I HAVE been extremely happy in the characters of the two clergymen, and Mrs. Pilkington may depend on it, I'll never impart any passage in her letters she would wish concealed.—I can't help admiring how your head can possibly furnish such variety of public and private entertainment; for I take it for granted you have a number of troublesome correspondents besides myself, who are, like me, perpetually sending you stupid letters to provoke you to write good ones; and this, Madam, you certainly do, besides supplying the public with an elegant repast in your Memoirs, I am pleased to find the world seems penitent for the injuries it has offered to the greatest and best of her sex, and endeavours to make some atonement for its former malignity. I wish to God, dear Mrs Pilkington, you would write a panegyric on the world; I'm certain it would sell, and I could promise you five hundred subscribers to it.
If it were possible for Mrs. Pilkington's genius to flag, there would be no necessity for my being the first to tell her of it; that truth, I have been told, authors first learn from their booksellers.—The longest letter Mrs. Pilkington ever wrote seemed to me, who feel the graces of her style, an epigram, or a specimen of something excellent, that created a thirst for more.—I'm obliged to you, Madam, for obliterating the two lines, though it's a pity anything of yours should be lost. I will make it my business to let Leeson know how much he is indebted to your goodness, and I dare answer for his gratitude. Pray, Madam, in your next, let me know how you approve my scheme for a new subscription. Mrs. Pilkington, who can render the minutest trifles agreeable, will have a fine field to display the brilliancy of her parts, when she has all the world for her subject, and convince the universe that she was sent upon earth as a pattern of vivacity, for dull authors to imitate and. improve by. I've the honour to be, in great haste,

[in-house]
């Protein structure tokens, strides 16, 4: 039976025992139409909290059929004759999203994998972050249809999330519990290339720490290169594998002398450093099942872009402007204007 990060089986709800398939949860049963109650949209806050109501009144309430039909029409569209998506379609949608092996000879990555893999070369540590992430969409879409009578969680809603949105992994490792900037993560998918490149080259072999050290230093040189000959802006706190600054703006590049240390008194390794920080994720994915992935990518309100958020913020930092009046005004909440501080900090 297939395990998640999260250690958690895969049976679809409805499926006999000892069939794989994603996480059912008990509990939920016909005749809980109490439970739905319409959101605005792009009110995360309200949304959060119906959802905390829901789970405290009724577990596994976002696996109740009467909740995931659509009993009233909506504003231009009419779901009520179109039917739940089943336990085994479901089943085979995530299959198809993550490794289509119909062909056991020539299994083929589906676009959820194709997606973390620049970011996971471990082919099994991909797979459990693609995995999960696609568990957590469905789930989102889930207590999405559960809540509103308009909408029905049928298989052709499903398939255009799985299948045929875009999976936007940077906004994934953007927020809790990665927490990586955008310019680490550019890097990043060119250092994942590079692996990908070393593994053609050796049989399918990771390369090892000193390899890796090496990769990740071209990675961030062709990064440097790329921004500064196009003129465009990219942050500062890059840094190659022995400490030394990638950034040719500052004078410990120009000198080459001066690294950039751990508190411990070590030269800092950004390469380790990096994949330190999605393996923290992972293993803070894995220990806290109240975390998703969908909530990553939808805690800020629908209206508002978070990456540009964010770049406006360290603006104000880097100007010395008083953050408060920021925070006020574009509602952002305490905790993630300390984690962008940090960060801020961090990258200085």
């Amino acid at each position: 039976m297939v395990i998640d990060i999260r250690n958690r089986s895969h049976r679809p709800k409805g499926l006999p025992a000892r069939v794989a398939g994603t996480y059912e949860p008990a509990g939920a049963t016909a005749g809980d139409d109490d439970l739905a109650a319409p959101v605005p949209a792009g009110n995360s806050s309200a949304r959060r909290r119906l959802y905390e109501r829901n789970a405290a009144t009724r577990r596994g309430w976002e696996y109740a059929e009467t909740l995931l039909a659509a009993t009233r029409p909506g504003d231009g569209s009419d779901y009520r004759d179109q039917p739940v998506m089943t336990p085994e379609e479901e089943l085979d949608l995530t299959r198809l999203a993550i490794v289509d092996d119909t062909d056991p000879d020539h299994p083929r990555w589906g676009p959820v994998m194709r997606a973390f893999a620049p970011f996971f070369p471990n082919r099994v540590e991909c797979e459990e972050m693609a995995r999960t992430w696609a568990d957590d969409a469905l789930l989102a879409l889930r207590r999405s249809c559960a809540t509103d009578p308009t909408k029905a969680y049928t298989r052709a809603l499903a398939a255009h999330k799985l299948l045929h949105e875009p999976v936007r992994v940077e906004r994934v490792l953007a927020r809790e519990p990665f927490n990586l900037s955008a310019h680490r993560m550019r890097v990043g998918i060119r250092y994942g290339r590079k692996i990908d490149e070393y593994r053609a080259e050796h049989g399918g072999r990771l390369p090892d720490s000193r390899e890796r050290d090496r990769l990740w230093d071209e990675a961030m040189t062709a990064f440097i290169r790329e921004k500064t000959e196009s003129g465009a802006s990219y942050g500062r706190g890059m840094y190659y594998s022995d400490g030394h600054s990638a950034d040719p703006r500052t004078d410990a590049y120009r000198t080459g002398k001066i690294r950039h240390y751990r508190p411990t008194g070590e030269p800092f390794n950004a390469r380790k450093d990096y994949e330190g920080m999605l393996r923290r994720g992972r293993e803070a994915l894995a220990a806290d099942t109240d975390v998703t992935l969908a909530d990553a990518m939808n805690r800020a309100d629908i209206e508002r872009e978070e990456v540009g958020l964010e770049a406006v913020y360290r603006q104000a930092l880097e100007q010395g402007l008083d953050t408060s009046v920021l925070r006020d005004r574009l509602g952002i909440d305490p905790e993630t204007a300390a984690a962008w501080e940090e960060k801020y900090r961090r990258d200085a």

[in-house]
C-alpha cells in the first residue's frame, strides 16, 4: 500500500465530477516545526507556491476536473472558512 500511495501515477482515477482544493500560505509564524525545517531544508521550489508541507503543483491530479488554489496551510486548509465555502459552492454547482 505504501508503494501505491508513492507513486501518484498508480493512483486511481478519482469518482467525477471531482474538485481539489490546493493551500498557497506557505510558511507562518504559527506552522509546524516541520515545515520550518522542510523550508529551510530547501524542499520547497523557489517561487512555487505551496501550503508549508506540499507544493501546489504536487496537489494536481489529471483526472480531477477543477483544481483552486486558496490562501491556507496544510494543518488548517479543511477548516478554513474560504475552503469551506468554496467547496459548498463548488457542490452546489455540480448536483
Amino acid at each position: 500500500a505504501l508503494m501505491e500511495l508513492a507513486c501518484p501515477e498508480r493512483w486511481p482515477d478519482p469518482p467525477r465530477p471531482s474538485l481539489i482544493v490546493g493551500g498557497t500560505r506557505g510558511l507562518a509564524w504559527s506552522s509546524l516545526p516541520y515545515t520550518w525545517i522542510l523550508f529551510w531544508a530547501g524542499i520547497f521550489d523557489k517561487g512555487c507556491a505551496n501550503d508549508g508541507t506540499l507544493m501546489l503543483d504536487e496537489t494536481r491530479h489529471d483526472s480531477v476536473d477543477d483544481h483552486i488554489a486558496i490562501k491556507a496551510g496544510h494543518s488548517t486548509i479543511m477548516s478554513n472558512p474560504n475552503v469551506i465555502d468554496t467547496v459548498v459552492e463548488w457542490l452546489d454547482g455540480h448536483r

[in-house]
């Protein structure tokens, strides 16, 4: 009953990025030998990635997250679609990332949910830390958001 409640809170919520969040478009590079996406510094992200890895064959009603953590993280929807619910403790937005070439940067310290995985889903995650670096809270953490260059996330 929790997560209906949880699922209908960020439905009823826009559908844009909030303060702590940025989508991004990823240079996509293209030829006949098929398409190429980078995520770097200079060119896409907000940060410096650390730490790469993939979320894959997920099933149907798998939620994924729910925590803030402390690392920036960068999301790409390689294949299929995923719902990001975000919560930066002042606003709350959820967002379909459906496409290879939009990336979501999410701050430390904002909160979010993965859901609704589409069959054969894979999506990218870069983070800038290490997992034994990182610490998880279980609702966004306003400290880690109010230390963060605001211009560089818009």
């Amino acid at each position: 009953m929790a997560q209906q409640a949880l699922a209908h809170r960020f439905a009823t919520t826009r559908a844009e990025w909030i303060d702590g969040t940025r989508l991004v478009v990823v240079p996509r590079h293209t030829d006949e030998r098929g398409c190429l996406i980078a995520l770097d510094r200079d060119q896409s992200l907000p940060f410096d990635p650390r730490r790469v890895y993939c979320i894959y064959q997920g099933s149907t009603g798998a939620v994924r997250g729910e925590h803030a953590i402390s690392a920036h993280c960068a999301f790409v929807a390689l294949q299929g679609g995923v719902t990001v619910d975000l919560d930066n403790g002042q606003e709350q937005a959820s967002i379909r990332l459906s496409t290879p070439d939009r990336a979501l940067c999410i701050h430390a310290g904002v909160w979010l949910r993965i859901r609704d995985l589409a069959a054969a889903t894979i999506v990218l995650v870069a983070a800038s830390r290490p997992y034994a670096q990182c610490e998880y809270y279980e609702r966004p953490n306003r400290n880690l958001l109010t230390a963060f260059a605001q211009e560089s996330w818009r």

Your most devoted,
Answer to Lord KINGSBOROUGH.
YOU desired me to write on the world, I took the pen, and these lines came from the very bottom of my soul.
Call me not to a world I hate,
Call me not to vile mankind,
Move me from folly and deceit,
Content and virtue let me find.
Know all ye splendid, rich and gay,
Know all ye wretches, worldly wise
Like mine your span is but a day,
And flattering hopes are mere surmise;
I know you all, you know not me,
Beneath your ken, by fortune placed,
My sorrows with disdain you see,
And my distresses with distaste.
Cursed be the head that first devised
A bar from each sublime tie;
Bid wealthy knaves, and fools be prized,
And merit in oblivion lie.
Is it a boast to say thy hand,
Almighty guardian of the just,
Made me the strokes of fate withstand,
While e'er in thee I placed my trust?
No—let me to an age depraved,
An age of infidels declare,
Thy servant never was deceived,
When fondly she confided there.
I seek the cot, I seek the cell,
I seek the mountain, stream or grove;
Lead me contentment where you dwell,
With concord, piety, and love.
Lead me to some inspiring vill,
Near a romantic structure reared;
Where virtue and religion still
Bloom by corruption unimpaired.
Where health and jollity robust
Spread a rich glow o'er every face
Where not the meanest sold his trust,
For title, grandeur, wealth or place.
If there be such a spot on earth,
Oh! God of an all-searching eye
Though not from such I drew my birth,
In such contented let me die.
I am entirely of Hamlet's opinion with regard to the world. "Fie on't, oh! fie! 'Tis an unweeded garden that grows to weeds, Things rank and gross in. nature possess it merely."